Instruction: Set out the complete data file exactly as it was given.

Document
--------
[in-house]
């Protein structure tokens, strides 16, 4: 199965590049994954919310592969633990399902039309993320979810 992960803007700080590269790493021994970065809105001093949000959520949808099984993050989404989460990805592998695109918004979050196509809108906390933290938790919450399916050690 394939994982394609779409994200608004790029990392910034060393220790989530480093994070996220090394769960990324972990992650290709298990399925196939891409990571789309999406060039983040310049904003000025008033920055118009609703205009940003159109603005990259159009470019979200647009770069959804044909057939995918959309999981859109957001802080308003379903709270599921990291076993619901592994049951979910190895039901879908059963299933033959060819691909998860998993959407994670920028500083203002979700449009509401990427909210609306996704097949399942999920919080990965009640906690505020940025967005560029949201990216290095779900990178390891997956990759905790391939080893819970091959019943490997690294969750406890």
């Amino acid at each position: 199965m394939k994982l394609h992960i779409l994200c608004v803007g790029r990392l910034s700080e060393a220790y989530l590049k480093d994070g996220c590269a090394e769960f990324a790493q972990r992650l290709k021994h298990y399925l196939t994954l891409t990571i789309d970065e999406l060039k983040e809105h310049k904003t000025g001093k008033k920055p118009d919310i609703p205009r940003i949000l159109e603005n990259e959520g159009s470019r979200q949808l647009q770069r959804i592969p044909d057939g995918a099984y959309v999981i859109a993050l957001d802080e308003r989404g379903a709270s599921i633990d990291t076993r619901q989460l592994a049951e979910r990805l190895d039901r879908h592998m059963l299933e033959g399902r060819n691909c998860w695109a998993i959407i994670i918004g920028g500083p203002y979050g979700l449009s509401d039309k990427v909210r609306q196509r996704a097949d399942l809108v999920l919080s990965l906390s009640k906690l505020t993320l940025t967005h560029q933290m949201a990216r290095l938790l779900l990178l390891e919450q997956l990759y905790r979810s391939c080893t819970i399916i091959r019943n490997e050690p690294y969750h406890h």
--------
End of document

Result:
[in-house]
């Protein structure tokens, strides 16, 4: 199965590049994954919310592969633990399902039309993320979810 992960803007700080590269790493021994970065809105001093949000959520949808099984993050989404989460990805592998695109918004979050196509809108906390933290938790919450399916050690 394939994982394609779409994200608004790029990392910034060393220790989530480093994070996220090394769960990324972990992650290709298990399925196939891409990571789309999406060039983040310049904003000025008033920055118009609703205009940003159109603005990259159009470019979200647009770069959804044909057939995918959309999981859109957001802080308003379903709270599921990291076993619901592994049951979910190895039901879908059963299933033959060819691909998860998993959407994670920028500083203002979700449009509401990427909210609306996704097949399942999920919080990965009640906690505020940025967005560029949201990216290095779900990178390891997956990759905790391939080893819970091959019943490997690294969750406890």
């Amino acid at each position: 199965m394939k994982l394609h992960i779409l994200c608004v803007g790029r990392l910034s700080e060393a220790y989530l590049k480093d994070g996220c590269a090394e769960f990324a790493q972990r992650l290709k021994h298990y399925l196939t994954l891409t990571i789309d970065e999406l060039k983040e809105h310049k904003t000025g001093k008033k920055p118009d919310i609703p205009r940003i949000l159109e603005n990259e959520g159009s470019r979200q949808l647009q770069r959804i592969p044909d057939g995918a099984y959309v999981i859109a993050l957001d802080e308003r989404g379903a709270s599921i633990d990291t076993r619901q989460l592994a049951e979910r990805l190895d039901r879908h592998m059963l299933e033959g399902r060819n691909c998860w695109a998993i959407i994670i918004g920028g500083p203002y979050g979700l449009s509401d039309k990427v909210r609306q196509r996704a097949d399942l809108v999920l919080s990965l906390s009640k906690l505020t993320l940025t967005h560029q933290m949201a990216r290095l938790l779900l990178l390891e919450q997956l990759y905790r979810s391939c080893t819970i399916i091959r019943n490997e050690p690294y969750h406890h």